It’s strange how things never seem to work out entirely as you anticipate. After my last tirade about the social inadequacy of the proletariat I was expecting to be the recipient of at least a smattering of bile and vitriol from the bus dwelling community, but it seems that in general the world agrees with me. Or at least it doesn’t find my viewpoint objectionable enough to justify a major counter-strike.
Instead the response from the select few of my acquaintances who happen to peruse my weekly ramblings was focussed on one specific sentence. The bit where I casually proclaimed my least favourite car of all time to be the Jaguar X-Type.
It turns out that along with Olympic whinging abilities and an inability to play expansive rugby; most Kiwis’ believe that a passionate devotion to all things Jag is a deep seated trait of those of us from the motherland. And they are absolutely correct.
Throughout its history, Jaguar has been about making truly great cars that have been accessible to the common man. Not too accessible of course, but not in the airy realms of fantasy that seem to be the reserve of other motoring exotica. If you worked hard in life and didn’t fritter too much of your life savings away on other frivolous wastes such as children, then at some point you would accrue enough coinage to join the big cat club of motoring pleasure.
But with the X-Type they took a sharp and unpleasant diversion from this tried and trusted theory and instead decided to make a truly great badge accessible to the common man. Although at this point I must point out that the X-Type was in no way a bad car. At its core was the Ford CD132 platform which was also used to produce the Mondeo; a dynamically excellent vehicle and one of my all time favourite rep-movers.
As you may expect, the Jag wasn’t much different. It was nicely balanced, came with a good range of engines and the choice of front and four wheel drive meant the handling was sure-footed and predictable. The interior was also really rather a pleasant place to be, adorned as it was with various bits of timber and peeled cow. In fact, if the X-type had come with a Ford or even a Toyota badge on the bonnet, I would have been exceedingly complimentary – but it didn’t. It had a Jaguar badge and that brings some responsibilities.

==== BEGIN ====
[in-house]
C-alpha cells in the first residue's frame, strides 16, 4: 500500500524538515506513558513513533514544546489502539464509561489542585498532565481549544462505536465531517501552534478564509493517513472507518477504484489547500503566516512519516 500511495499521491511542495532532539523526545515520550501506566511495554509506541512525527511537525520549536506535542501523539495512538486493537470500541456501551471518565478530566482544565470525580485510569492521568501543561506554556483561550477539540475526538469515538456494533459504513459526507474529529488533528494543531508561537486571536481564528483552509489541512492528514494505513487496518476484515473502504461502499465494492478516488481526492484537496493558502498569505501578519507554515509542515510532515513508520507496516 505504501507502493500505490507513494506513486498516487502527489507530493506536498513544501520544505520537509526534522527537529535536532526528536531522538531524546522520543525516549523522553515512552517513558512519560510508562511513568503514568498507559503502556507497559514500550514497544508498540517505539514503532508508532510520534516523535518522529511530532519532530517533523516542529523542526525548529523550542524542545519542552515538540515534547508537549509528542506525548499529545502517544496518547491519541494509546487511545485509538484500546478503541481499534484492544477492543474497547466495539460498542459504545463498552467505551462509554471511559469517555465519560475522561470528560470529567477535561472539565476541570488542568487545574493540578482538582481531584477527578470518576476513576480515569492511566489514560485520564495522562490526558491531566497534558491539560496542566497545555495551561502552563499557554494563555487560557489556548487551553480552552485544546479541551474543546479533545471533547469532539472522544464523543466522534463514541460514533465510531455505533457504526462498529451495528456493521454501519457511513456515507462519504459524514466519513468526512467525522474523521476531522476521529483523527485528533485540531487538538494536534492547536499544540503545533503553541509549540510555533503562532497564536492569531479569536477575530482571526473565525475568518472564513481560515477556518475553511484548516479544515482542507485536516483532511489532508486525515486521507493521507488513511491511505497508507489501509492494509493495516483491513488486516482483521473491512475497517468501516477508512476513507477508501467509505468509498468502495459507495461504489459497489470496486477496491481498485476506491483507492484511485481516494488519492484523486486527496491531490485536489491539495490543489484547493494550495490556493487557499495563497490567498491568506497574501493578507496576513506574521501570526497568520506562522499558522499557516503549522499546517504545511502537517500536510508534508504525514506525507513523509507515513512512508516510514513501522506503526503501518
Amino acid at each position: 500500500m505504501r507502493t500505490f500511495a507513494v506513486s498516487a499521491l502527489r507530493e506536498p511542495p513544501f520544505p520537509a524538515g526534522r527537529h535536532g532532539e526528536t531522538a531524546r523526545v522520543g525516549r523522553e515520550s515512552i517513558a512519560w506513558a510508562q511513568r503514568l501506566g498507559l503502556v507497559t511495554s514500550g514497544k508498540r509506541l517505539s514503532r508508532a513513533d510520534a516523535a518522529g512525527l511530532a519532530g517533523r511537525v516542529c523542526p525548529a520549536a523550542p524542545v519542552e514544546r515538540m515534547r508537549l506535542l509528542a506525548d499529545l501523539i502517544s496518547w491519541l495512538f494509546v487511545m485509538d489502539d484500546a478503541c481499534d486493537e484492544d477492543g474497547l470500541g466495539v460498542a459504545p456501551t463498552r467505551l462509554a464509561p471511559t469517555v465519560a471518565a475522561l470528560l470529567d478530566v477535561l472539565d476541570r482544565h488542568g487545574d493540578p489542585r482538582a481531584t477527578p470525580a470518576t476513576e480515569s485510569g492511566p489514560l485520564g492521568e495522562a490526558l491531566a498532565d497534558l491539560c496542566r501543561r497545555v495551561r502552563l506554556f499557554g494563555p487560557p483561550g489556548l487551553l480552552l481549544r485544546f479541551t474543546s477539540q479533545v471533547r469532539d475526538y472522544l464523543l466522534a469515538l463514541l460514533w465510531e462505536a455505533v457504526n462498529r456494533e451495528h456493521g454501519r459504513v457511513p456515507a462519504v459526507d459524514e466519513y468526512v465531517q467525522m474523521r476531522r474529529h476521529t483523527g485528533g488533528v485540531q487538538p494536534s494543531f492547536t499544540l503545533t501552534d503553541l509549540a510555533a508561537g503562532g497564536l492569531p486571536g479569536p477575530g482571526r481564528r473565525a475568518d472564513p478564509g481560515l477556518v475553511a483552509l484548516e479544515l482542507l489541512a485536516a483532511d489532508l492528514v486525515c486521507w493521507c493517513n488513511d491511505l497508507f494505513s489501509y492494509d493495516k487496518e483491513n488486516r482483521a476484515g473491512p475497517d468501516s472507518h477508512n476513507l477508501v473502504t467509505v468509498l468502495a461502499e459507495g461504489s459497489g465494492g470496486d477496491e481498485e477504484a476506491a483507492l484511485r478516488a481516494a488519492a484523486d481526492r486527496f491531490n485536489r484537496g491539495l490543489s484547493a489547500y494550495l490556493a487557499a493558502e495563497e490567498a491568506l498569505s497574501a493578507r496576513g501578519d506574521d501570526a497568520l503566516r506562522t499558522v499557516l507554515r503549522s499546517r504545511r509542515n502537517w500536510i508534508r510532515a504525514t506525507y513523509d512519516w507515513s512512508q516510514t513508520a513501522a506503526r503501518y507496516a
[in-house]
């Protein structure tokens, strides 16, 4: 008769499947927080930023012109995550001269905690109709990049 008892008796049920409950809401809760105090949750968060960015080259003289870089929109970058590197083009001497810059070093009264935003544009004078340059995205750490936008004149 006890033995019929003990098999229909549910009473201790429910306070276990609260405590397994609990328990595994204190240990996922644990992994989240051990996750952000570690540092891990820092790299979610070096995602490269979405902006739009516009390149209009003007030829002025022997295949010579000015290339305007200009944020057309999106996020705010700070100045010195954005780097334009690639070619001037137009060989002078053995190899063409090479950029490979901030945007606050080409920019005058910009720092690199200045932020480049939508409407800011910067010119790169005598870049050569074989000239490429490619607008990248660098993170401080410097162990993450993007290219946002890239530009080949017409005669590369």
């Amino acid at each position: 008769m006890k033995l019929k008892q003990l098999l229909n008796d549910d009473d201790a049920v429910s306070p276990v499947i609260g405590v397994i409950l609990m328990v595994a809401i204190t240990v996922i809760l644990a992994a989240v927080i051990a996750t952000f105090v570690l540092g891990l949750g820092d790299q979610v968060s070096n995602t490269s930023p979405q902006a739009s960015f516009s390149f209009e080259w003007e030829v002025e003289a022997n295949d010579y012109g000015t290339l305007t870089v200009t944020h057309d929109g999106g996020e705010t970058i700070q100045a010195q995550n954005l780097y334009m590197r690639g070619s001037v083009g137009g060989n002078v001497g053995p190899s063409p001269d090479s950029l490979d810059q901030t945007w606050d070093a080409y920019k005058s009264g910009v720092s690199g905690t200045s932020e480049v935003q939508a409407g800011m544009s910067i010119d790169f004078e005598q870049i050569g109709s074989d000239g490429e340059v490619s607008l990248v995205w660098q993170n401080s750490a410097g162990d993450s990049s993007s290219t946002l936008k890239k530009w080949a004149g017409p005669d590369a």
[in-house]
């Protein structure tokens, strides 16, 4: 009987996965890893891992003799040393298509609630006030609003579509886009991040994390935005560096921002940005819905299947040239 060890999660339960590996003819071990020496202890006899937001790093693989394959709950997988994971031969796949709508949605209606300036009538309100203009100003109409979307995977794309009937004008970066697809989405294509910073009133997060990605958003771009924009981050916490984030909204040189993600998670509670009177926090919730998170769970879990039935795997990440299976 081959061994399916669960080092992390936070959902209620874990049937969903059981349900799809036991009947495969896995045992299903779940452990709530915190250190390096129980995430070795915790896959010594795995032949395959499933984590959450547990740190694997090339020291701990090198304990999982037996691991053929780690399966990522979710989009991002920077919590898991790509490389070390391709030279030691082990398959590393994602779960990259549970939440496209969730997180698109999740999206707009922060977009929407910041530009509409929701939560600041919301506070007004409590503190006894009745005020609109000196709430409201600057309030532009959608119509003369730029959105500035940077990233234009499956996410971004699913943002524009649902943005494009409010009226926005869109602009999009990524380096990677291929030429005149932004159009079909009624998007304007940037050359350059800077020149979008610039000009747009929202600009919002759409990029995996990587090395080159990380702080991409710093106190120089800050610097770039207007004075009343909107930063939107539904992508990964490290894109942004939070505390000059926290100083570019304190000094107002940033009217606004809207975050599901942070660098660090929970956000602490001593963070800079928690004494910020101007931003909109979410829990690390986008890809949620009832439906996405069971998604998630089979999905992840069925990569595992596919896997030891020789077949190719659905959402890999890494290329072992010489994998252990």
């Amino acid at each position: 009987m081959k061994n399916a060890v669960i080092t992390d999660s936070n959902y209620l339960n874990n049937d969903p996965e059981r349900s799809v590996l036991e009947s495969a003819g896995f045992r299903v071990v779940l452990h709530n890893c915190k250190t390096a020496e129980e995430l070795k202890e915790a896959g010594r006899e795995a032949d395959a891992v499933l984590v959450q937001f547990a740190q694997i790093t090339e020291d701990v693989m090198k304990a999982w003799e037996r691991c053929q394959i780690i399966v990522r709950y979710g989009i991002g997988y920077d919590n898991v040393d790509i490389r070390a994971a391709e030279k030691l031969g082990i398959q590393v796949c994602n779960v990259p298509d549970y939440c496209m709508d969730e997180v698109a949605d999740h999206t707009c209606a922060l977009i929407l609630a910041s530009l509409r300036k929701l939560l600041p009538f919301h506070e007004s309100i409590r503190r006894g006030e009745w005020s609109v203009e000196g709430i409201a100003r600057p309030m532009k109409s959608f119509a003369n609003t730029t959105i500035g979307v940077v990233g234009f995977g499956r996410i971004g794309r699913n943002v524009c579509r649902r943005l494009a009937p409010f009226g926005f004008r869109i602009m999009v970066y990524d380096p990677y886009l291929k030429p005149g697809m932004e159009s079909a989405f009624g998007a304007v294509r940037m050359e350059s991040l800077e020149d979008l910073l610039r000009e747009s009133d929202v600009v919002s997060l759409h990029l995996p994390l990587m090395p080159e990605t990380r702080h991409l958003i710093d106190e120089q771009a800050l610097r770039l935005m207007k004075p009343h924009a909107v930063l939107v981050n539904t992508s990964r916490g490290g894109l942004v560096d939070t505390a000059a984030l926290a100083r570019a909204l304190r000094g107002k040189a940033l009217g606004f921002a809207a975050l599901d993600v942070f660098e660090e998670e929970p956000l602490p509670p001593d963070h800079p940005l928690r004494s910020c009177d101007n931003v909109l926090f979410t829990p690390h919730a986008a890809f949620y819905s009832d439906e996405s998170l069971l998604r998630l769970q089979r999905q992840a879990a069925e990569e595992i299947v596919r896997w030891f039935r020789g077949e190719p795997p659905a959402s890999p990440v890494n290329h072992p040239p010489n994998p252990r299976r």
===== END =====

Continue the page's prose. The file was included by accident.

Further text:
Jaguars of the past have not always been the most reliable cars. Not all of them have been blessed with the care of styling that their status necessarily deserved and some even haven’t been particularly flash to drive. But all of them came with that little bit of a spark which signalled them out from your average car – something that, whenever one drove by, made you take that second glance and think “Ooh, a Jag”.
The X-Type lacked that X-factor. It wasn’t really a Jaguar at all; it was just a good car with an angry cat on the bonnet. It was a car designed for – and one that found favour with – the kind of dull, middle management, golfer who wanted to show up at his local club and proclaim to all who were close enough to be in earshot that he’d just bought a car that could trace it’s lineage back to the E-Type. It was for people who lacked the charisma to pull off a XJ but still wanted a bit of the mystique. In short it cheapened the marque and for that reason alone it deserves its place in Dante’s innermost circle of The Inferno.
Rumour has it, that this was very much a car forced on Jaguar by their bean counting masters in Detroit so it came as no surprise in 2009 when the X-Type was hung out to dry and not replaced. But luckily it seems that the lessons have been learned, with the XF, XK and mighty new XJ re-establishing the marque as the pinnacle of everyday aspiration.
And the future looks even brighter, with last years’ technologically staggering and breathtakingly beautiful C-X75 concept – currently hovering somewhere between fantasy and very limited run reality – about to be joined by the C-X16 when it debuts in Frankfurt on 13th September.
Make no mistake, that magical glint looks to be very much back in the big cats eyes.